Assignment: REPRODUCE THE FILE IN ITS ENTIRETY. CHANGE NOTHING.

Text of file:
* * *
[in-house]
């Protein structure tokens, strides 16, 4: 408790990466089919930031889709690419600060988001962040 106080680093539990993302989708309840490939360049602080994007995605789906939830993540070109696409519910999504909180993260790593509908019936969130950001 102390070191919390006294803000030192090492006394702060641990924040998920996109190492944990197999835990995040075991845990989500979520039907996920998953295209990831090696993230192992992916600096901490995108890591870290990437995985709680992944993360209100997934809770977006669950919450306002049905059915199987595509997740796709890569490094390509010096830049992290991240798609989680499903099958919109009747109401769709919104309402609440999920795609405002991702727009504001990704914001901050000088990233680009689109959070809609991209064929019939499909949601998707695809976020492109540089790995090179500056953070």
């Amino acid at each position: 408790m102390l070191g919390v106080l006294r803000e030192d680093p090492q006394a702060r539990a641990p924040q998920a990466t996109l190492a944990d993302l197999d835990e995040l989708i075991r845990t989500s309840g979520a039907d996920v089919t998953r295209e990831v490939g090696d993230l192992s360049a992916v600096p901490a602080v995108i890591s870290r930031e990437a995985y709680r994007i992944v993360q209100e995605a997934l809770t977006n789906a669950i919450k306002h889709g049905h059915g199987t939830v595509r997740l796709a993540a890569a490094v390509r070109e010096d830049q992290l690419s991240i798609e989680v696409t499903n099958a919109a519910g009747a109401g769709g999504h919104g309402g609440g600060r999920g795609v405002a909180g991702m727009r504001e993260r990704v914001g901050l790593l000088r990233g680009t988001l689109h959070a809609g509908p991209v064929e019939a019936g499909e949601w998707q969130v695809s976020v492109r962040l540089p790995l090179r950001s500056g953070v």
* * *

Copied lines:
[in-house]
């Protein structure tokens, strides 16, 4: 408790990466089919930031889709690419600060988001962040 106080680093539990993302989708309840490939360049602080994007995605789906939830993540070109696409519910999504909180993260790593509908019936969130950001 102390070191919390006294803000030192090492006394702060641990924040998920996109190492944990197999835990995040075991845990989500979520039907996920998953295209990831090696993230192992992916600096901490995108890591870290990437995985709680992944993360209100997934809770977006669950919450306002049905059915199987595509997740796709890569490094390509010096830049992290991240798609989680499903099958919109009747109401769709919104309402609440999920795609405002991702727009504001990704914001901050000088990233680009689109959070809609991209064929019939499909949601998707695809976020492109540089790995090179500056953070």
């Amino acid at each position: 408790m102390l070191g919390v106080l006294r803000e030192d680093p090492q006394a702060r539990a641990p924040q998920a990466t996109l190492a944990d993302l197999d835990e995040l989708i075991r845990t989500s309840g979520a039907d996920v089919t998953r295209e990831v490939g090696d993230l192992s360049a992916v600096p901490a602080v995108i890591s870290r930031e990437a995985y709680r994007i992944v993360q209100e995605a997934l809770t977006n789906a669950i919450k306002h889709g049905h059915g199987t939830v595509r997740l796709a993540a890569a490094v390509r070109e010096d830049q992290l690419s991240i798609e989680v696409t499903n099958a919109a519910g009747a109401g769709g999504h919104g309402g609440g600060r999920g795609v405002a909180g991702m727009r504001e993260r990704v914001g901050l790593l000088r990233g680009t988001l689109h959070a809609g509908p991209v064929e019939a019936g499909e949601w998707q969130v695809s976020v492109r962040l540089p790995l090179r950001s500056g953070v």